Hurricane Henriette Pounds Mexico, 2 Reported Dead
LOS CABOS, Mexico, Sept 5 (Reuters) - Hurricane Henriette pounded an already flooded northern Mexico with driving rain and shrieking winds on Wednesday, as local media reported two fishermen were killed.
Henriette was downgraded to a tropical storm as it raged over farming states, having pummeled the Pacific beach resort of Los Cabos on Tuesday then crossed the Sea of Cortez to the mainland, snapping palm trees on the coast.
The storm killed two fishermen from a village in Sonora state, the daily Reforma said in its online edition, citing the local attorney general's office. The deaths could not immediately be confirmed.
Henriette, a relatively weak Category 1 storm at its peak, had already killed seven people including a foreign tourist as it traveled up the Pacific coast. By Wednesday evening its maximum sustained winds had dropped to around 65 mph (100 km).
The storm ripped down street signs and tore off roofs on the Baja California peninsula and damaged thousands of homes.
Even before it hit the mainland, rain from the storm's outer edges caused caused widespread flooding.
In Sonora state hundreds of families were evacuated to shelters and in the beach resorts of Mazatlan and Los Mochis vacationers also huddled in refuges.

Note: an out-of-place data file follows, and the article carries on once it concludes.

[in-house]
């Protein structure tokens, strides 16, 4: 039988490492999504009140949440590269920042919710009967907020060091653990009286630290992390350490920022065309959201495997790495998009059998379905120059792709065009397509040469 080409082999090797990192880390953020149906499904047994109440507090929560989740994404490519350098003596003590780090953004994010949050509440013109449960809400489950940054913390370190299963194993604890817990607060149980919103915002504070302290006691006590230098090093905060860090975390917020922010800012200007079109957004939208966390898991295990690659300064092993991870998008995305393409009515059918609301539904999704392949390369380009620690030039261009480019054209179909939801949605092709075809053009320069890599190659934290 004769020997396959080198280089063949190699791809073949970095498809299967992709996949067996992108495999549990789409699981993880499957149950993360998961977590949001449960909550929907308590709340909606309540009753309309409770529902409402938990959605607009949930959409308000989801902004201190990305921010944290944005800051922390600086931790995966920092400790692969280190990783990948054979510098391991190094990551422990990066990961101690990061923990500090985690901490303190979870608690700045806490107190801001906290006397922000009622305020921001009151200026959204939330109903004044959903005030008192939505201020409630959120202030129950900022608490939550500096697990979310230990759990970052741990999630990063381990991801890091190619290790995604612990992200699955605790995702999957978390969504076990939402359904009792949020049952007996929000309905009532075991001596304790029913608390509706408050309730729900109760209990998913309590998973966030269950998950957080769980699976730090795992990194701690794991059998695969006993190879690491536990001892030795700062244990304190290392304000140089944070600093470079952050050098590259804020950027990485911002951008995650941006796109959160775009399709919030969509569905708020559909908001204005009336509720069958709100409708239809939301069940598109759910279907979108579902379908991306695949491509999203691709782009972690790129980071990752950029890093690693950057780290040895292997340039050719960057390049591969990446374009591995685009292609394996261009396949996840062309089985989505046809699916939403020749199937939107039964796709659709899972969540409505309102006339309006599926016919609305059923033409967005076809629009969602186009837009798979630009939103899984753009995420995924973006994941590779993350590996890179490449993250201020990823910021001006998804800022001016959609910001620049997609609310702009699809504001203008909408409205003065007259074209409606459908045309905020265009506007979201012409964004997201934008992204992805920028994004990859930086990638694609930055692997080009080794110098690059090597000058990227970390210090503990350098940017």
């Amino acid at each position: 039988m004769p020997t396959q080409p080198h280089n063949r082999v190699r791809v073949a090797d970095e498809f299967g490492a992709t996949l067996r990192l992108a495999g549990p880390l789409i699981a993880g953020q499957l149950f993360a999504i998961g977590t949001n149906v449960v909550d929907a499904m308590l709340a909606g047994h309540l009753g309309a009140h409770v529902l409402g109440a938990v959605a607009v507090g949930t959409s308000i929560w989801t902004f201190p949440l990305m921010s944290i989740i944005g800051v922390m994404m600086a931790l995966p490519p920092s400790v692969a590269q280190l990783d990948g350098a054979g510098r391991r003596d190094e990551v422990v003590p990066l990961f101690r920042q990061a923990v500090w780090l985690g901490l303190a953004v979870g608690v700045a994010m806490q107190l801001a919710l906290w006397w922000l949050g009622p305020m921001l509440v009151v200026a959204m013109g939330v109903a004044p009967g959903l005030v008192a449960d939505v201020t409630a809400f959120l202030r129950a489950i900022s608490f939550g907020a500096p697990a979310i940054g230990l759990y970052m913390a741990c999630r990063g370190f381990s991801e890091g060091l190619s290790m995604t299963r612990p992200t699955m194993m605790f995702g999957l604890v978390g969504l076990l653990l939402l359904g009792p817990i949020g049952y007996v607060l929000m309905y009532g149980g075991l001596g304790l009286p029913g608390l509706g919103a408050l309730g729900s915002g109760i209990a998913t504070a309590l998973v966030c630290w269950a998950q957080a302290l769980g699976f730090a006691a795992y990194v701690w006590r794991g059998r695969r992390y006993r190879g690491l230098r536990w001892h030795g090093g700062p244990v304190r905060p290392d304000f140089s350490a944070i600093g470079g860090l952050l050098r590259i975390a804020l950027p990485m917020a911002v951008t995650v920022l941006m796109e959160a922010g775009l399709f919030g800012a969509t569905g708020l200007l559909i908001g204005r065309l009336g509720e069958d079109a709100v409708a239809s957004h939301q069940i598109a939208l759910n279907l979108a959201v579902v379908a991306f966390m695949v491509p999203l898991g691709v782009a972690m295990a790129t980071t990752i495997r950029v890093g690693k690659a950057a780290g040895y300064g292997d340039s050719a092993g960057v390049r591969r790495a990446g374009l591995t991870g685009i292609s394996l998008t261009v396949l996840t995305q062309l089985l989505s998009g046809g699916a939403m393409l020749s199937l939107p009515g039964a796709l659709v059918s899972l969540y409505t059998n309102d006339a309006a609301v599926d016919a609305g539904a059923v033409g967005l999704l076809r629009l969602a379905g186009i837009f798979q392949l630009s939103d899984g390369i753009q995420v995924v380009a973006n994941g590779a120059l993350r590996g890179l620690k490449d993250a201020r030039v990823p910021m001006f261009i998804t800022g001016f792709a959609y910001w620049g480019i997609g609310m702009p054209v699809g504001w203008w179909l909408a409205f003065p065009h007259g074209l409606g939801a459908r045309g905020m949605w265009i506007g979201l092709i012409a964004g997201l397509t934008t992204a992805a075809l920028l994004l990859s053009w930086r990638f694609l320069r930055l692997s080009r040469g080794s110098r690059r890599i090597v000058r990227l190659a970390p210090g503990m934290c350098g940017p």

Crashing waves destroyed a pier west of the Sonoran state capital Hermosillo and closed fishing ports along the coast, local media said.
The U.S. National Hurricane Center said Henriette was expected to produce up to 6 inches (15 cm) of rainfall on the mainland, and isolated downpours of up to 12 inches (30 cm) in mountainous areas.
"These rains could produce life-threatening flash floods and mud slides," it said.
The eye of Henriette veered north of Sinaloa state where a storm last year tore through fields of tomatoes and pushed up prices later blamed for a brief inflation spike.
Mexican airport operator GAP (GAPB.MX: Quote, Profile, Research)(PAC.N: Quote, Profile, Research) shut its international airport at Los Mochis ahead of the storm but reopened Los Cabos airport after Henriette left it unscathed.
Henriette dumped rain around the resort of Acapulco on the weekend, and in Los Cabos a middle-aged foreign woman was killed walking on the beach on Monday as the storm's approach sent 13-foot (4-metre) waves crashing onto the shore.
Much of the region around Acapulco remained heavily flooded on Wednesday, with hundreds of families unable to return home amid concern about contamination of water supplies.
Waterlogged southeastern Mexico was also braced for further flooding as Hurricane Felix, now a tropical depression, headed inland after raging over Central America's Caribbean coast and killing at least 38 people in Nicaragua.
Television pictures showed floodwaters already as high as roof level in parts of Veracruz state.